I’m no expert on natural selection, but how would that refute the hypothesis? The severe cases he’s referring to are obvious outliers, who–by gene mutation or whatever–got too much of a useful thing.

Anyway, the conclusion seems pretty obvious from experience, but the article does seem interesting. I skimmed about half of it.

Sleeping on the sly

March 2nd, 2010 § 0 comments § permalink

Workplace napping is a hobby horse of mine, so I’m sure I’ll come back to the topic in future posts. But quickly–this sort of thing drives me insane. Everyone knows that everyone gets tired in the afternoon–why the collective deceit at all?

Say what you will to claims that naps increase productivity, but the likelihood is that productivity losses from napping–if they exist at all–are negligible. But deceiving coworkers? THAT’S BAD. Even the littlest deceptions–”I don’t surf the web;” “I don’t nod off”–breed mistrust, and mistrust is a killer. A good company doesn’t force its workers to choose between unnecessary discomfort and deceit.

You don’t want me when I’m in 3pm mood anyway, so if you just let me sleep, we’re all better off.

Organizer on Tuesdays, creator in the summer, European in the bathroom

March 2nd, 2010 § 0 comments § permalink

I took this Careerpath.com Color Career Counselor test (via Mental Floss) earlier this morning and was labeled an “Organizer” first, “Creator” second. I took it again a few minutes ago following slightly different impulses (most significantly, preferring blue to red) and was labeled a “Doer” first, “Organizer” second.

I never see much value in these tests because preference is so context-dependent.  This test is (literally) a vivid example. I assume the intention is that we’ll select on general color preference, but I don’t think this is possible. The color we prefer to look at the most on a car exterior is usually not the same as our favorite color M&M or, in this case, our favorite color on a monitor.

Gold offends my eyes on a monitor, but I painted my kitchen gold.  Then there is the issue of mood. Here is the first Google result for “color and mood.”

The last page, I think, has more choices than our brains can properly weight. Also, I found myself inclined to sort–that is, eliminate similar colors consecutively, whether or not it followed my “true” order of preference with respect to all the remaining colors.

Ultimately, there’s no substitute for self-awareness, and we can never know if we’ll like a job until we work it for all days, moods, and seasons. At least this test is sort of pretty.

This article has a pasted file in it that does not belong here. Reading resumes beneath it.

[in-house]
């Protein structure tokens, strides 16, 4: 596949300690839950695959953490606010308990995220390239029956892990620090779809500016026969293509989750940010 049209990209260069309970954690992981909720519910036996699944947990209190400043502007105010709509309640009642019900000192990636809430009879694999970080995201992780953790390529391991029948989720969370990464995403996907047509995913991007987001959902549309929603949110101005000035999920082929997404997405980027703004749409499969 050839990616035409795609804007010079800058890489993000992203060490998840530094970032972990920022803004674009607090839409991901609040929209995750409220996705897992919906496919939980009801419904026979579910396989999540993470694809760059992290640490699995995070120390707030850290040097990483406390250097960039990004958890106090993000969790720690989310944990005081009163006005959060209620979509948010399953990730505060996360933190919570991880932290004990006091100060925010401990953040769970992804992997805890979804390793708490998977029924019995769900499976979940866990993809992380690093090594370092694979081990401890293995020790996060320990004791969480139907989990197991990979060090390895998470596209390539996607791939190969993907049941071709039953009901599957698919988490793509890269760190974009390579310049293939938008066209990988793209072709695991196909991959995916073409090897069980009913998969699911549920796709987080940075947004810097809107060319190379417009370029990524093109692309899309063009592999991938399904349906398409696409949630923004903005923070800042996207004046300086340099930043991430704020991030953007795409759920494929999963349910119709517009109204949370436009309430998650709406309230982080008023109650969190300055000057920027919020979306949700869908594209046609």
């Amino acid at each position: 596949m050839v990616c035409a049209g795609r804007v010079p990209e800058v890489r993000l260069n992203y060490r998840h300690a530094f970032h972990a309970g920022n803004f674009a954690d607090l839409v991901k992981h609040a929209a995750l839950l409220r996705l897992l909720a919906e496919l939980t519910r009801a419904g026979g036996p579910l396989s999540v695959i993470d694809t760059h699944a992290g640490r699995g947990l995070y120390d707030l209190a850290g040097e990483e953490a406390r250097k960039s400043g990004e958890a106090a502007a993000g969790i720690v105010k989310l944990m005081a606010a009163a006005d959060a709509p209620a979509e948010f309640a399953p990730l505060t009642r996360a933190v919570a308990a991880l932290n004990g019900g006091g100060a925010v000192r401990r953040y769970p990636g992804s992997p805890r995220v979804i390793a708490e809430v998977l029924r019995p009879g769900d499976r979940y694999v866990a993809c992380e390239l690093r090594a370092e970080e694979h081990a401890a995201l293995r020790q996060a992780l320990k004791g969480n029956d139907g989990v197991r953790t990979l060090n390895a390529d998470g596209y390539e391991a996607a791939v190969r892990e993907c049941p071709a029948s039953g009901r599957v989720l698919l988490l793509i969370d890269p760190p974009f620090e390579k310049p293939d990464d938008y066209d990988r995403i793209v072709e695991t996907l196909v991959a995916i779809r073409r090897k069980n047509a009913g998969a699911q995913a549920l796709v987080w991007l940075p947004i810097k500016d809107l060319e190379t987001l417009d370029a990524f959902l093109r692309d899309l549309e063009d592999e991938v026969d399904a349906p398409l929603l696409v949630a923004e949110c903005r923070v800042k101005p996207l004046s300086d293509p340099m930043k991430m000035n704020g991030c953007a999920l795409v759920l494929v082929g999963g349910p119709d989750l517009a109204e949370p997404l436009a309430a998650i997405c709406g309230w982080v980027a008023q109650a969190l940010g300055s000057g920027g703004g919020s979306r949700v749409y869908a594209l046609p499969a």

The Obligatory Introductory Post

March 2nd, 2010 § 3 comments § permalink

To be perfectly clear: I have no good reason to author a blog, and I am well aware of this. Reiterating paragraph two of the “About” page, I have no expertise or specialized knowledge, so it will be nearly impossible for this blog to provide any real value. If I eventually find that kind of focus, great. But until further notice, it’s about vanity.

I think being expressive, critical, and self-aware–as most writers are–offers three options; either:

a) accept that you have nothing unique to share and clam up before the really smart people realize you’re a fraud;

b) lie in the weeds until you’re certain that you have something unique and valuable to share, risking that the day will never come; or

c) put your self-esteem on priority–ignore your inadequacy and enjoy the approval from low places.

I choose c). After all, no one is paying me, and no one has to pay attention. How did we end up where people get paid to express themselves anyway? I’m happy that we are free to make money by writing, but no one should get paid to write.

I think most people choose c), and I’m happy for that. Everyone has their own small audience, and for most of us, it’s gotten bigger. I like this. I like that we don’t all have to either be the Beatles or settle for laughs at the company picnic.

I’ll probably keep most of my posts light both in mood and words, and I’ll try to use pictures wherever I can. I read a lot, but I don’t particularly like it. Reading is overrated, and we should do less of it. I also write a lot but only because I don’t have many good alternatives. I like pictures and colors and funny sounds. What words I do use I’ll try to keep meaningful and arranged in short paragraphs. Concision goes against my instincts, but it’s something I’m working hard at.

I’ll try to post frequently and indiscriminately at the start, though in general, I alternate expulsive phases with absorptive ones. I’ll try to bank posts to smooth out the cycle, but posts will likely become less frequent and regular. Also, I may have shards of future posts in this one, so I apologize in advance for any reruns.